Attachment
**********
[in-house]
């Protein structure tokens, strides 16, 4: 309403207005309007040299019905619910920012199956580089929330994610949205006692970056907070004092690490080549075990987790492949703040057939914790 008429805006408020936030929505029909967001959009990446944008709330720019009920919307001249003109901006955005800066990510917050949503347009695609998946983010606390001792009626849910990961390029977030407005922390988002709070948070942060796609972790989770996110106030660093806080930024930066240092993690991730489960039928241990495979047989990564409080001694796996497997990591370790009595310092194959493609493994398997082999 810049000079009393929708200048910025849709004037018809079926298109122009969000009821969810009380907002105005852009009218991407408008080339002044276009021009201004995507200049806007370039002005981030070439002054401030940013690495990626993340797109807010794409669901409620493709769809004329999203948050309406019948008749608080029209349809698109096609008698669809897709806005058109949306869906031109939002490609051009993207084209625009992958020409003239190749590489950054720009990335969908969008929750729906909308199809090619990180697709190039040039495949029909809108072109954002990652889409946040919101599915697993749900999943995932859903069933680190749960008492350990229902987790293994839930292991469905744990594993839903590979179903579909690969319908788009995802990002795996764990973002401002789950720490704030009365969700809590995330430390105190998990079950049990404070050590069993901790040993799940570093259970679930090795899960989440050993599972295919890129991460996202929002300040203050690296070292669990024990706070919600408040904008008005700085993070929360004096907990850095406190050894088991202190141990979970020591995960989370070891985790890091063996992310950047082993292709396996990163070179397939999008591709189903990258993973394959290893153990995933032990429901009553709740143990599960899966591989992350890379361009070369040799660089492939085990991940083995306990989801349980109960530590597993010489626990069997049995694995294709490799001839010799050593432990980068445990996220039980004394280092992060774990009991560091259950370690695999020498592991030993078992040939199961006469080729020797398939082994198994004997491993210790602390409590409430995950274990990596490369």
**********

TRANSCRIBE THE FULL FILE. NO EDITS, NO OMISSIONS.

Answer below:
[in-house]
């Protein structure tokens, strides 16, 4: 309403207005309007040299019905619910920012199956580089929330994610949205006692970056907070004092690490080549075990987790492949703040057939914790 008429805006408020936030929505029909967001959009990446944008709330720019009920919307001249003109901006955005800066990510917050949503347009695609998946983010606390001792009626849910990961390029977030407005922390988002709070948070942060796609972790989770996110106030660093806080930024930066240092993690991730489960039928241990495979047989990564409080001694796996497997990591370790009595310092194959493609493994398997082999 810049000079009393929708200048910025849709004037018809079926298109122009969000009821969810009380907002105005852009009218991407408008080339002044276009021009201004995507200049806007370039002005981030070439002054401030940013690495990626993340797109807010794409669901409620493709769809004329999203948050309406019948008749608080029209349809698109096609008698669809897709806005058109949306869906031109939002490609051009993207084209625009992958020409003239190749590489950054720009990335969908969008929750729906909308199809090619990180697709190039040039495949029909809108072109954002990652889409946040919101599915697993749900999943995932859903069933680190749960008492350990229902987790293994839930292991469905744990594993839903590979179903579909690969319908788009995802990002795996764990973002401002789950720490704030009365969700809590995330430390105190998990079950049990404070050590069993901790040993799940570093259970679930090795899960989440050993599972295919890129991460996202929002300040203050690296070292669990024990706070919600408040904008008005700085993070929360004096907990850095406190050894088991202190141990979970020591995960989370070891985790890091063996992310950047082993292709396996990163070179397939999008591709189903990258993973394959290893153990995933032990429901009553709740143990599960899966591989992350890379361009070369040799660089492939085990991940083995306990989801349980109960530590597993010489626990069997049995694995294709490799001839010799050593432990980068445990996220039980004394280092992060774990009991560091259950370690695999020498592991030993078992040939199961006469080729020797398939082994198994004997491993210790602390409590409430995950274990990596490369």